Stu was born and raised in the Awatere Valley not far from the Vavasour Vineyard. A graduate of Lincoln University, Canterbury with a Bachelor of Viticulture and Oenology, Stu joined Foley Family Wines in February 2003 as Assistant Winemaker. Stu became our Chief Winemaker in 2007 and was a Finalist at the 2008 & 2009 Young Winemaker of the Year Awards.
How old were you when you had your first wine ‘moment’?
“Our family farm was just down the road from the Vavasour winery and I was there for the first harvest in 1989 as a 9-year-old with my mother and brother who were helping out in the vineyard. I remember picking the fruit (and eating it!) and really enjoyed the team work, the sunshine and this exciting new industry for the area. I was pretty hooked after that and started to work in the vineyards not long afterwards to gain experience. From there I have had many amazing experiences in the wine industry, from tasting the 2005 Mouton Rothchild from barrel to hanging out in a cave with a Spanish family in Rioja tasting their home brew which they were so proud of. It’s an amazing industry to work in!”
What does your own wine cellar look like and what is your most recent addition?
“I have no idea how many bottles are in there! It’s a bit disorganised and I lost a whole lot during the Kaikoura earthquakes, but I do seem to surprise myself every time I go in there with something good!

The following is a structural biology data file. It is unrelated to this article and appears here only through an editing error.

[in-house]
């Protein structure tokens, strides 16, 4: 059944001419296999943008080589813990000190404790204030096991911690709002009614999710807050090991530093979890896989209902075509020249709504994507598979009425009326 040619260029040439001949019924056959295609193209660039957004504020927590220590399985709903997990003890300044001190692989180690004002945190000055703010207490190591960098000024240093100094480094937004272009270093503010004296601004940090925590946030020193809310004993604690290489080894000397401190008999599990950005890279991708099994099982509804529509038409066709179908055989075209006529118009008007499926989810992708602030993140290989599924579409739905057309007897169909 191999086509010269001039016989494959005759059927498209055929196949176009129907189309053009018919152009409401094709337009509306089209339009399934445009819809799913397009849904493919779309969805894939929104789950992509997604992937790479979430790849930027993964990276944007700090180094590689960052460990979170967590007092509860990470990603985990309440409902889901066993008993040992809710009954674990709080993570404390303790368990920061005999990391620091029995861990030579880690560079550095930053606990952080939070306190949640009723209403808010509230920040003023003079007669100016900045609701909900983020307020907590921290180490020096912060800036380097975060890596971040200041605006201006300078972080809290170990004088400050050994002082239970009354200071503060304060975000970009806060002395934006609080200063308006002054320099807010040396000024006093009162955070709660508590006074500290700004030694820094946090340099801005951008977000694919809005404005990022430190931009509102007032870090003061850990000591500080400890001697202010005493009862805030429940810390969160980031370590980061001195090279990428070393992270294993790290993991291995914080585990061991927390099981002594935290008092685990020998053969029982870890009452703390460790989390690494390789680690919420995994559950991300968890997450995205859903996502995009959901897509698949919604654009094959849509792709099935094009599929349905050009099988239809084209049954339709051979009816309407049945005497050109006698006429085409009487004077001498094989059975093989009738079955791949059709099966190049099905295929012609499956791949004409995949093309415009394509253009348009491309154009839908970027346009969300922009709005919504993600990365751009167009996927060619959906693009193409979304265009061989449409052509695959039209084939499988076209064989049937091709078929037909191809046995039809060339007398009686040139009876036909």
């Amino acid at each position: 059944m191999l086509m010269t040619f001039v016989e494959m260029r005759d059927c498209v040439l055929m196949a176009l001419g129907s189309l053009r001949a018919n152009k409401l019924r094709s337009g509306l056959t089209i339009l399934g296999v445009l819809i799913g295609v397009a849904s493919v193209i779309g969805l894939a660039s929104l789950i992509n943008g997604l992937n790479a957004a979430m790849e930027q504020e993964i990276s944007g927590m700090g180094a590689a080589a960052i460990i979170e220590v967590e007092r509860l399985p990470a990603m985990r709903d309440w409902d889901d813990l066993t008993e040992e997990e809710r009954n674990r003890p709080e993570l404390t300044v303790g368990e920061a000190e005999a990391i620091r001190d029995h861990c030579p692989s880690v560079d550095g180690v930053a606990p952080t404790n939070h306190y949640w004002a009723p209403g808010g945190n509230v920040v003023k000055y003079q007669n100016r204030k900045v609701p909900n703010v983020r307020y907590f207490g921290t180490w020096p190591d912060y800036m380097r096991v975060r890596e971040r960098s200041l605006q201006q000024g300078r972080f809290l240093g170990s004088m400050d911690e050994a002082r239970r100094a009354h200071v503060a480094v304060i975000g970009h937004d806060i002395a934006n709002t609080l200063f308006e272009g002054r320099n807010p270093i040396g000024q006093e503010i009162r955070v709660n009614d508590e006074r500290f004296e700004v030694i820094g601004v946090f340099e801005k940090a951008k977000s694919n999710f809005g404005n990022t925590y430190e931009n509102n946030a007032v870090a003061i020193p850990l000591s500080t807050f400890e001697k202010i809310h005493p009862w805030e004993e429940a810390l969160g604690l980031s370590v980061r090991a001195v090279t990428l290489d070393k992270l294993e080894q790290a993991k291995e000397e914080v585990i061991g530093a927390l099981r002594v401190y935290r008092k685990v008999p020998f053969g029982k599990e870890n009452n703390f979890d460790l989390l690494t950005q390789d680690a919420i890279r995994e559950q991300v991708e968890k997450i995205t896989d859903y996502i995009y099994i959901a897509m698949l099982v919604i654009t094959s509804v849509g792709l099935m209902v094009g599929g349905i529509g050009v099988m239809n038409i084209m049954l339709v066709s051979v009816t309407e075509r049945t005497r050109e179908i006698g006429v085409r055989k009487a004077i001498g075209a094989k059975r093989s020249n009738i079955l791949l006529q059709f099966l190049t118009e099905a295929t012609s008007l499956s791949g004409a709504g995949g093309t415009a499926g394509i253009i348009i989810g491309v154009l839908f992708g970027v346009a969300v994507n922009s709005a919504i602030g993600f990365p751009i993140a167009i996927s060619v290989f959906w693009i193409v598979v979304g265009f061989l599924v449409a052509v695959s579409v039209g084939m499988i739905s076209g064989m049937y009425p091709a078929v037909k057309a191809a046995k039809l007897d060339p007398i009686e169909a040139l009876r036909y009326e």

In the last 12 months, which grape have you drunk the most of?
“Chardonnay. With so many styles it’s so versatile and its usually my go to. Richer styles for the winter and tighter leaner styles for warmer weather. There is a lot to like!”
In the last 12 months, what’s the most exciting region you’ve discovered or re-discovered?
“Well I’m a bit biased living in Marlborough but I have been really loving some of the Pinot Noir from here this winter. There are some really amazing vineyards that were planted in Marlborough a few years back so now the vines are maturing it’s starting to give our wines a lot more depth and character. We also have a bunch of Marlborough winemakers who are really trying a few new and interesting techniques which is great to taste.”
What has been your most memorable wine and food moment?
“For my 40th this year my wife organised a surprise birthday dinner with a few really special friends and she got one of New Zealand’s best chiefs who is also a friend to come and make an amazing dinner for us. I had no idea what she was planning. It was pretty exciting to dig into the cellar and open some of those wines you keep for that really special occasion to share with everyone.”
Wine styles continue to fluctuate. Where do you think the wine-style pendulum is swinging?
“I think that people appreciate flavour, so they are looking to more interesting layered wines not just fruity and one dimensional. Even with wines like Sauvignon Blanc, it’s not enough now to have a wine that is attractive on the nose, it really needs to deliver on the palate as well with some texture and layers.”
What do you enjoy most about judging at the NWWA?
“I really enjoy the time spent with the other judges and the chance to taste through so many wines. It gives me inspiration for my own winemaking and lets me really appreciate a wide range of wine styles from a lot of different regions.”